I’m a big fan of vintage art supplies.  Seems that much of the stuff you get today feels like cheap knock-offs.  Plus its kind of a spiritual experience using good quality materials that were used and enjoyed by another artist.

I always admired the romance of the French easel.  Growing up I looked at these at
Pearl Paint but they were too expensive for me.  One day I saw a vintage Grumbacher #286 on eBay.  When I examined the photos there was a nice patina and not too much wear, so I took the plunge and made a last-minute bid.

When I unpacked it I was thrilled.  It had the original leather handle, as well as a barely legible impressed stamp that said “Made in France.”  The carrying area for paint tubes and brushes was made of tin – something you don’t see in French easels on the market today.

Everything was in good working condition, but there were cobwebs inside, the wood was very dry, and it smelled like someone’s attic.  So I got some rags, and bought a package of light-duty steel wool and a canister of tung oil and went to work.  Tung oil, from the Asian tung tree, is an environmentally safe rehabilitation treatment for woods that leaves a glowing water-resistant veneer.

First I wiped the easel down and got rid of the dust and cobwebs, then lightly steel wooled all surfaces.  I applied at least five coats of tung oil, allowing it to sink deeply into the wood.  The rubber feet were dry and rotted so I found small rubber bumpers on-line and replaced them.  All the hardware needed oiling down as well. When it was done I added a leather carrying strap from an old duffel bag.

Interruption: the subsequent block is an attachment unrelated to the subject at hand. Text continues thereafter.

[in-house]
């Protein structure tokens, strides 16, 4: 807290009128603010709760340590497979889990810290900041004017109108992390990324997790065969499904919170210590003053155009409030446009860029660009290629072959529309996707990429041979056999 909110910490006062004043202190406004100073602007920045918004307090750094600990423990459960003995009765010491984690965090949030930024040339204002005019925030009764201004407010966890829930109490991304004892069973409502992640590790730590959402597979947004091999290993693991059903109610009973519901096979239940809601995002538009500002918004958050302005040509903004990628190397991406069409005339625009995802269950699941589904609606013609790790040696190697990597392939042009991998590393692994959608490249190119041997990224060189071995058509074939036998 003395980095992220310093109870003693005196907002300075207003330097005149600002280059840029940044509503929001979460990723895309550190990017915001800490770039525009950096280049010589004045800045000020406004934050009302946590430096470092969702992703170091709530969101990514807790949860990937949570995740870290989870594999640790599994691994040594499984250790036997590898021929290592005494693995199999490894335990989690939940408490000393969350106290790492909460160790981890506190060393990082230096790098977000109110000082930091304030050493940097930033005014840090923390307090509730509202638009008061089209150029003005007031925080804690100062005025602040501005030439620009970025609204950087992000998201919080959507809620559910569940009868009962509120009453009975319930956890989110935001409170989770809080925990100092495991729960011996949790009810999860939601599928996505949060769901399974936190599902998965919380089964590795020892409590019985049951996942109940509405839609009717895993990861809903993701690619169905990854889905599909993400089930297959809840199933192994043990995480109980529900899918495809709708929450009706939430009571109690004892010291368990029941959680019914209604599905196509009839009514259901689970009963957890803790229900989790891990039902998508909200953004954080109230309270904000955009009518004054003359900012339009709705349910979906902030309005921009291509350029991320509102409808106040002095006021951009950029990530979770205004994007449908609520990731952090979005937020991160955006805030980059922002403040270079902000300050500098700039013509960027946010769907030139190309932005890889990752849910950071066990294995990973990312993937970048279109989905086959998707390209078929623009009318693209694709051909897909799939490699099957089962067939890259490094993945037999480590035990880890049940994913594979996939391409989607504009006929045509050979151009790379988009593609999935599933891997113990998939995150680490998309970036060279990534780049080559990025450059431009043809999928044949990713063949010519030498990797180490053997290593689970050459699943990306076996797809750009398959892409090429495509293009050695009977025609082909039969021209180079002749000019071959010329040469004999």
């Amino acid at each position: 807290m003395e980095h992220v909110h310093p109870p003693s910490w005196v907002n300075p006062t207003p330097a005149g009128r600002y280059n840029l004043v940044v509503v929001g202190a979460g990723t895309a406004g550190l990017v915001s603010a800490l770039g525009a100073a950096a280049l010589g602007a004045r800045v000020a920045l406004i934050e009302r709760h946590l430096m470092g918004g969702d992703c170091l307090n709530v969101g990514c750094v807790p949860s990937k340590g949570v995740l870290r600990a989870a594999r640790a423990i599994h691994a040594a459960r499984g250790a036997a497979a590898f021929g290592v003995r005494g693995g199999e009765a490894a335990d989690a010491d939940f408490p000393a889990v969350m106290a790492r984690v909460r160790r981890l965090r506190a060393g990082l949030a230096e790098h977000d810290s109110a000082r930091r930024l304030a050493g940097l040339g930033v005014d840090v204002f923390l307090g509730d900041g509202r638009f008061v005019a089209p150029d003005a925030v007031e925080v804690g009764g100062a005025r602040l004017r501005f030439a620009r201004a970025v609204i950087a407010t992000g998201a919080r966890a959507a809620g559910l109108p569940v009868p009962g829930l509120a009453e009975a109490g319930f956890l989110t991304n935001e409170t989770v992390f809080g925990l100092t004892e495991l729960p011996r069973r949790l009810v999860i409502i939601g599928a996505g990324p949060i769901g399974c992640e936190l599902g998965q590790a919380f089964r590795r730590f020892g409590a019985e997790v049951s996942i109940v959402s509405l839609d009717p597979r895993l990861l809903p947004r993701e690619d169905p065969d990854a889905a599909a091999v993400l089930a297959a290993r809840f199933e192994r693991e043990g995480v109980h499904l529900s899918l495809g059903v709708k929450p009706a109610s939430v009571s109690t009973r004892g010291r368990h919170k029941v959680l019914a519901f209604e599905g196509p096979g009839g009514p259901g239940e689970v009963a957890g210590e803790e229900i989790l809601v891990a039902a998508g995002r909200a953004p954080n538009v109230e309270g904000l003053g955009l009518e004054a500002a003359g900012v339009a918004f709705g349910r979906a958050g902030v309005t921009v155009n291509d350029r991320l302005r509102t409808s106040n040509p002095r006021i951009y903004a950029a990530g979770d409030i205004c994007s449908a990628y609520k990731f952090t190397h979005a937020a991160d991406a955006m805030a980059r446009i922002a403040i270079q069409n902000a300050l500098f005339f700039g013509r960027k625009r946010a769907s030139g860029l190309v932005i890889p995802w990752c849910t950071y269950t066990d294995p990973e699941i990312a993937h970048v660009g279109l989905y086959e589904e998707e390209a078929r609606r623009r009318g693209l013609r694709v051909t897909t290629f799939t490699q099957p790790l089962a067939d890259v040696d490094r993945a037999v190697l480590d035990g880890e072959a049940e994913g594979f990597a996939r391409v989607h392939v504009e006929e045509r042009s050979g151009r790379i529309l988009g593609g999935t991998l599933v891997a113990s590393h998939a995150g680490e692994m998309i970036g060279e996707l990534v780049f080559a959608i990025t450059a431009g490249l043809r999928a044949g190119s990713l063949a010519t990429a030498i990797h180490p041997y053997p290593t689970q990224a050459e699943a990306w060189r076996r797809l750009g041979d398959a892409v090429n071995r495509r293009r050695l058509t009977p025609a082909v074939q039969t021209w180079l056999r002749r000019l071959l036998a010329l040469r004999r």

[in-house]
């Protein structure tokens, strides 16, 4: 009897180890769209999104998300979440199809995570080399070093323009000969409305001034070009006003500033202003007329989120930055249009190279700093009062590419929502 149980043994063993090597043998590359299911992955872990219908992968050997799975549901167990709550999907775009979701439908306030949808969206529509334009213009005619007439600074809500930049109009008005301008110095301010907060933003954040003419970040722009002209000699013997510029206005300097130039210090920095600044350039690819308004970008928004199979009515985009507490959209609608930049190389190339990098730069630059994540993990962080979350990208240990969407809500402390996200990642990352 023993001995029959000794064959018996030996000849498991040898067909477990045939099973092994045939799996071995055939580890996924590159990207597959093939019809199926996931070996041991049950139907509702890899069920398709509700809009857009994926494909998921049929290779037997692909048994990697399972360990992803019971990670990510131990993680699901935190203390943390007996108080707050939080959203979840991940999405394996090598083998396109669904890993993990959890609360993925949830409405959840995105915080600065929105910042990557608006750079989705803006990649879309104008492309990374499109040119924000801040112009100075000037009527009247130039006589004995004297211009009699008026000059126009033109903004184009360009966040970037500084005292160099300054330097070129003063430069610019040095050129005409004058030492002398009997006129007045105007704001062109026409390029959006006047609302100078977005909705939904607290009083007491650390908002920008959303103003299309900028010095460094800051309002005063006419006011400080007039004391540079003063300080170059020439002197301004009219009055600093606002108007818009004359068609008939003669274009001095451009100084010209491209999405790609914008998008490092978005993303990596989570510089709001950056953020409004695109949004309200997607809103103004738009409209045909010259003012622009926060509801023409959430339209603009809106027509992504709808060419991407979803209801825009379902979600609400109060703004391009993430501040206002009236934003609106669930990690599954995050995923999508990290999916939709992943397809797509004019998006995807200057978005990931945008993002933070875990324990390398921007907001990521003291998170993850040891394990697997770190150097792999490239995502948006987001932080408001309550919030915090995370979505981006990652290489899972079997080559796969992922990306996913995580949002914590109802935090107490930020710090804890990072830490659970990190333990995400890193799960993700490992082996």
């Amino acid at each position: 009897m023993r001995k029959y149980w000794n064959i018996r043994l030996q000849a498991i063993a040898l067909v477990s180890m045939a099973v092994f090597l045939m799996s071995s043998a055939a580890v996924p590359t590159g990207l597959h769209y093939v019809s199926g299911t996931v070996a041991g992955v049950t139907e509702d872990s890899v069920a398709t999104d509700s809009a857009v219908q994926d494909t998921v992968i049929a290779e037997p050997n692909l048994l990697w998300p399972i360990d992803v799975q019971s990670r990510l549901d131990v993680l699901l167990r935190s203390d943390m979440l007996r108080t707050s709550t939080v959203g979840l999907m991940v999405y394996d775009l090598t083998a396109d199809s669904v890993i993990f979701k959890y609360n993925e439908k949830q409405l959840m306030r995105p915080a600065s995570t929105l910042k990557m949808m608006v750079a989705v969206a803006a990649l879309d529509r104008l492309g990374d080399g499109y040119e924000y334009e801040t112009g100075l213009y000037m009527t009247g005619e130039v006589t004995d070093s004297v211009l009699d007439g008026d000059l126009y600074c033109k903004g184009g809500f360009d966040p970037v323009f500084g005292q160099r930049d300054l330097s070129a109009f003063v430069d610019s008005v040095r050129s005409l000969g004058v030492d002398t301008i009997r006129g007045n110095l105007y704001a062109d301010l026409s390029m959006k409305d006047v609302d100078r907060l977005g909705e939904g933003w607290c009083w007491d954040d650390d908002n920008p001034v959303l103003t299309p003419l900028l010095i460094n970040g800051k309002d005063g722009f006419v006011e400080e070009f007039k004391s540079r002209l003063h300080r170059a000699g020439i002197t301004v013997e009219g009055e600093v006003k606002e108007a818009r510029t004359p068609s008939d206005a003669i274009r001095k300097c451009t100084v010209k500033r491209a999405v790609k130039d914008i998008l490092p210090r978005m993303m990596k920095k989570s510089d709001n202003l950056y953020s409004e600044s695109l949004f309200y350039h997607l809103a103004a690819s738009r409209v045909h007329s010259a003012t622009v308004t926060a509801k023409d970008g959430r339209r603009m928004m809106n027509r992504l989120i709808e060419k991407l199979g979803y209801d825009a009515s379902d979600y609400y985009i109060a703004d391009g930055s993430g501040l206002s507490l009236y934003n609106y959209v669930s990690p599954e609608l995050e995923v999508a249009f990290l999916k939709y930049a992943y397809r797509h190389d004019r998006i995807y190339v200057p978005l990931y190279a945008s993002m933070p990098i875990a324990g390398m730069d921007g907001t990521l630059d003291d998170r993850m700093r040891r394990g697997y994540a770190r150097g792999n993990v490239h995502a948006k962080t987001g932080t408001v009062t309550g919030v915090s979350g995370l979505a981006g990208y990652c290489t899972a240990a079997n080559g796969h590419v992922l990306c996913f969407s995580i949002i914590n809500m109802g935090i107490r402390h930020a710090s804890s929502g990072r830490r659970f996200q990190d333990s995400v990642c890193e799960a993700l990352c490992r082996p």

Set-up in the studio was just fine, but taking this easel out into the field was another matter.  As elegant as it looks, it is heavy and clunky to carry around.  It’s also ponderous to set up, and if any of the multiple thumb screws is not completely tightened you have a potential disaster on your hands.  The French easel is simply no match for a good field kit like the Open Box M.  What was once the state-of-the-art now seems like an idiosyncratic holdover.  Still, many plein air artists use easels with this design.

But just because it’s clunky and impractical in the field doesn’t stop me from loving this item.  For a Manhattan apartment where space is a premium, it makes an excellent studio easel I can put up and take down with ease, so that’s what I use it for.  I also use it for photoshoots to document my art.  Now this vintage Grumbacher #286 that likely sat in storage for who-knows-how-many years is a well-loved, and well-used item in my studio.

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